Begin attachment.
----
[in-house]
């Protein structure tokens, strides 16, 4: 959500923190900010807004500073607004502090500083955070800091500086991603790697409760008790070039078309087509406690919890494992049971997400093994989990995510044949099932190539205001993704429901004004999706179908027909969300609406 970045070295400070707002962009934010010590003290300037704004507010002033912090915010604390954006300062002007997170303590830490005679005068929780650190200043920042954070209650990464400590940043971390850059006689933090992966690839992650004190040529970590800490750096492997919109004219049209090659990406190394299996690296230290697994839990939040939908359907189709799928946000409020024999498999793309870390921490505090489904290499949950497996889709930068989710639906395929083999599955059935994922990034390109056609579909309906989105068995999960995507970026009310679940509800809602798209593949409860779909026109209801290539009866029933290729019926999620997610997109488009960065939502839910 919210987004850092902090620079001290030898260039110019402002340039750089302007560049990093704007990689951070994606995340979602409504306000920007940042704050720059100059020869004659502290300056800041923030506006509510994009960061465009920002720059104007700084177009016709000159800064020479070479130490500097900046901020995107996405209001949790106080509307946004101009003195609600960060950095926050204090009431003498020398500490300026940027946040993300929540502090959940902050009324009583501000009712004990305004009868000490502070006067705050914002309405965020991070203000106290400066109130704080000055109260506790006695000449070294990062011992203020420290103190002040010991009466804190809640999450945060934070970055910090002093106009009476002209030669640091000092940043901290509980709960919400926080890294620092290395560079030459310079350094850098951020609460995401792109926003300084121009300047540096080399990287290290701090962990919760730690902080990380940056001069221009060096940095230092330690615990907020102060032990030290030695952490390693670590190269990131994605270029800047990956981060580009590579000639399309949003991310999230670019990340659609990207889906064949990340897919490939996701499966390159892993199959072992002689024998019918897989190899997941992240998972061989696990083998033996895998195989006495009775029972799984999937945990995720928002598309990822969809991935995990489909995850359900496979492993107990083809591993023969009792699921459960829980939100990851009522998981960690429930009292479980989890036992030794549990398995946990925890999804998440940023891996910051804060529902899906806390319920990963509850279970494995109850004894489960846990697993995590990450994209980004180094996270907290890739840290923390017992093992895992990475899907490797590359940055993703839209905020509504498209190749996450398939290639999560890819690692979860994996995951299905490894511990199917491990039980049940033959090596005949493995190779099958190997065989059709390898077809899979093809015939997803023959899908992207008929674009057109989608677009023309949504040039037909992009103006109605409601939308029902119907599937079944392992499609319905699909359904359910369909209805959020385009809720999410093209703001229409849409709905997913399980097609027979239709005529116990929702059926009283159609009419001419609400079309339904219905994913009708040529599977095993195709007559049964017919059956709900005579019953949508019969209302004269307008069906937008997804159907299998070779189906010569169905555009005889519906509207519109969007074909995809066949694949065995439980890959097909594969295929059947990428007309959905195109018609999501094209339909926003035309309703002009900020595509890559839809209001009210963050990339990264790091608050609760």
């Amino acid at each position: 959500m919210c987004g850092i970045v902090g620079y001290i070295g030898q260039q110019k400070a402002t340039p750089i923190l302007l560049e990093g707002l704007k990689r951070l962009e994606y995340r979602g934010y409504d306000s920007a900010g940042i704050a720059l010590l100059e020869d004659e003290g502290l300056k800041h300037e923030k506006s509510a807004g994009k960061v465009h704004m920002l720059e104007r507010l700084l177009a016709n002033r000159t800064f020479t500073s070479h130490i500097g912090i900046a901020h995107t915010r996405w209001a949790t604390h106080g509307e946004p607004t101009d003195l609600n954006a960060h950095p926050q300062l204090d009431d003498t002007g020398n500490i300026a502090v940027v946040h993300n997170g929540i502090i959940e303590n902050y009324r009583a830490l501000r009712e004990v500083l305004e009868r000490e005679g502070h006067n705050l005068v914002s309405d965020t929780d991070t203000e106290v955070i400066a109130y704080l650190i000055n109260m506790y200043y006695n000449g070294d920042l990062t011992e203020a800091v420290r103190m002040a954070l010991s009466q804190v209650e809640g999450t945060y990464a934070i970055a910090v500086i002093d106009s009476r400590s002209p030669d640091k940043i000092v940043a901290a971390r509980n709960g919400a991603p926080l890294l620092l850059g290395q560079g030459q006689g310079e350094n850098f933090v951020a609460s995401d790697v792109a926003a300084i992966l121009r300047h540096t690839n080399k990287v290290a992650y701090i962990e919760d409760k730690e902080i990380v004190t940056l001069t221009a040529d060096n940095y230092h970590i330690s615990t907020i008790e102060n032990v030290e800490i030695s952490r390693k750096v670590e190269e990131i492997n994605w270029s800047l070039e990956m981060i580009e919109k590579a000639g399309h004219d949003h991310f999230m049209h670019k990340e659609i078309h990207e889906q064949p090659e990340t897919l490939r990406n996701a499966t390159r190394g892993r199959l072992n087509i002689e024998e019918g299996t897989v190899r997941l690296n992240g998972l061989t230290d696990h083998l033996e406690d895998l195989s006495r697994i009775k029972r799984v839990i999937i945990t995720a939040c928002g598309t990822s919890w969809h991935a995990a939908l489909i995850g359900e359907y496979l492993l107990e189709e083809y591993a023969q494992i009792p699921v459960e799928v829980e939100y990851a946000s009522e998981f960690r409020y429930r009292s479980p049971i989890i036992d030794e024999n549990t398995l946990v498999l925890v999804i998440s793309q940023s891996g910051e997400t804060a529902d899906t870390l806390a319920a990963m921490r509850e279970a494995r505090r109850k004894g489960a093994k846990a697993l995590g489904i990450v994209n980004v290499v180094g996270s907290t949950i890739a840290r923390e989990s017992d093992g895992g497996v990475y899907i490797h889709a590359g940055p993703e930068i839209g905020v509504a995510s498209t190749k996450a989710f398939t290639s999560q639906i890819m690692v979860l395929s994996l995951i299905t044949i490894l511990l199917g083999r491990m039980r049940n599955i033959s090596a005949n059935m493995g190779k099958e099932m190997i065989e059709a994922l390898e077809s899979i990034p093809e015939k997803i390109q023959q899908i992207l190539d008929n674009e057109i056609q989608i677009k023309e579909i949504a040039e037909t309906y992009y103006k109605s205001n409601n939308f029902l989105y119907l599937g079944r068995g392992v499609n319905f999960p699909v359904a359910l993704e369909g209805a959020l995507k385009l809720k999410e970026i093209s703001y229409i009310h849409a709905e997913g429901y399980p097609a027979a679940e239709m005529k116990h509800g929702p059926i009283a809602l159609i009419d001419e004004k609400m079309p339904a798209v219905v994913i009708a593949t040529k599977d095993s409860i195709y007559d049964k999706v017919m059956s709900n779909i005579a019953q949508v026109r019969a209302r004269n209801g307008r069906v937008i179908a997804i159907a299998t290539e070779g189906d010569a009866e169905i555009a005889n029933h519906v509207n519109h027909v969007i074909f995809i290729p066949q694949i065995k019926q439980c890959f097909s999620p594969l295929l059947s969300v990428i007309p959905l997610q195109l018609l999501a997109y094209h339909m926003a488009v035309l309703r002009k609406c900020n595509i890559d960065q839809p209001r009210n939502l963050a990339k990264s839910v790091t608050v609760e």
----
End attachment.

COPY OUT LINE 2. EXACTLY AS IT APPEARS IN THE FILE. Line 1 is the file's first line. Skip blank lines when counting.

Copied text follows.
């Protein structure tokens, strides 16, 4: 959500923190900010807004500073607004502090500083955070800091500086991603790697409760008790070039078309087509406690919890494992049971997400093994989990995510044949099932190539205001993704429901004004999706179908027909969300609406 970045070295400070707002962009934010010590003290300037704004507010002033912090915010604390954006300062002007997170303590830490005679005068929780650190200043920042954070209650990464400590940043971390850059006689933090992966690839992650004190040529970590800490750096492997919109004219049209090659990406190394299996690296230290697994839990939040939908359907189709799928946000409020024999498999793309870390921490505090489904290499949950497996889709930068989710639906395929083999599955059935994922990034390109056609579909309906989105068995999960995507970026009310679940509800809602798209593949409860779909026109209801290539009866029933290729019926999620997610997109488009960065939502839910 919210987004850092902090620079001290030898260039110019402002340039750089302007560049990093704007990689951070994606995340979602409504306000920007940042704050720059100059020869004659502290300056800041923030506006509510994009960061465009920002720059104007700084177009016709000159800064020479070479130490500097900046901020995107996405209001949790106080509307946004101009003195609600960060950095926050204090009431003498020398500490300026940027946040993300929540502090959940902050009324009583501000009712004990305004009868000490502070006067705050914002309405965020991070203000106290400066109130704080000055109260506790006695000449070294990062011992203020420290103190002040010991009466804190809640999450945060934070970055910090002093106009009476002209030669640091000092940043901290509980709960919400926080890294620092290395560079030459310079350094850098951020609460995401792109926003300084121009300047540096080399990287290290701090962990919760730690902080990380940056001069221009060096940095230092330690615990907020102060032990030290030695952490390693670590190269990131994605270029800047990956981060580009590579000639399309949003991310999230670019990340659609990207889906064949990340897919490939996701499966390159892993199959072992002689024998019918897989190899997941992240998972061989696990083998033996895998195989006495009775029972799984999937945990995720928002598309990822969809991935995990489909995850359900496979492993107990083809591993023969009792699921459960829980939100990851009522998981960690429930009292479980989890036992030794549990398995946990925890999804998440940023891996910051804060529902899906806390319920990963509850279970494995109850004894489960846990697993995590990450994209980004180094996270907290890739840290923390017992093992895992990475899907490797590359940055993703839209905020509504498209190749996450398939290639999560890819690692979860994996995951299905490894511990199917491990039980049940033959090596005949493995190779099958190997065989059709390898077809899979093809015939997803023959899908992207008929674009057109989608677009023309949504040039037909992009103006109605409601939308029902119907599937079944392992499609319905699909359904359910369909209805959020385009809720999410093209703001229409849409709905997913399980097609027979239709005529116990929702059926009283159609009419001419609400079309339904219905994913009708040529599977095993195709007559049964017919059956709900005579019953949508019969209302004269307008069906937008997804159907299998070779189906010569169905555009005889519906509207519109969007074909995809066949694949065995439980890959097909594969295929059947990428007309959905195109018609999501094209339909926003035309309703002009900020595509890559839809209001009210963050990339990264790091608050609760």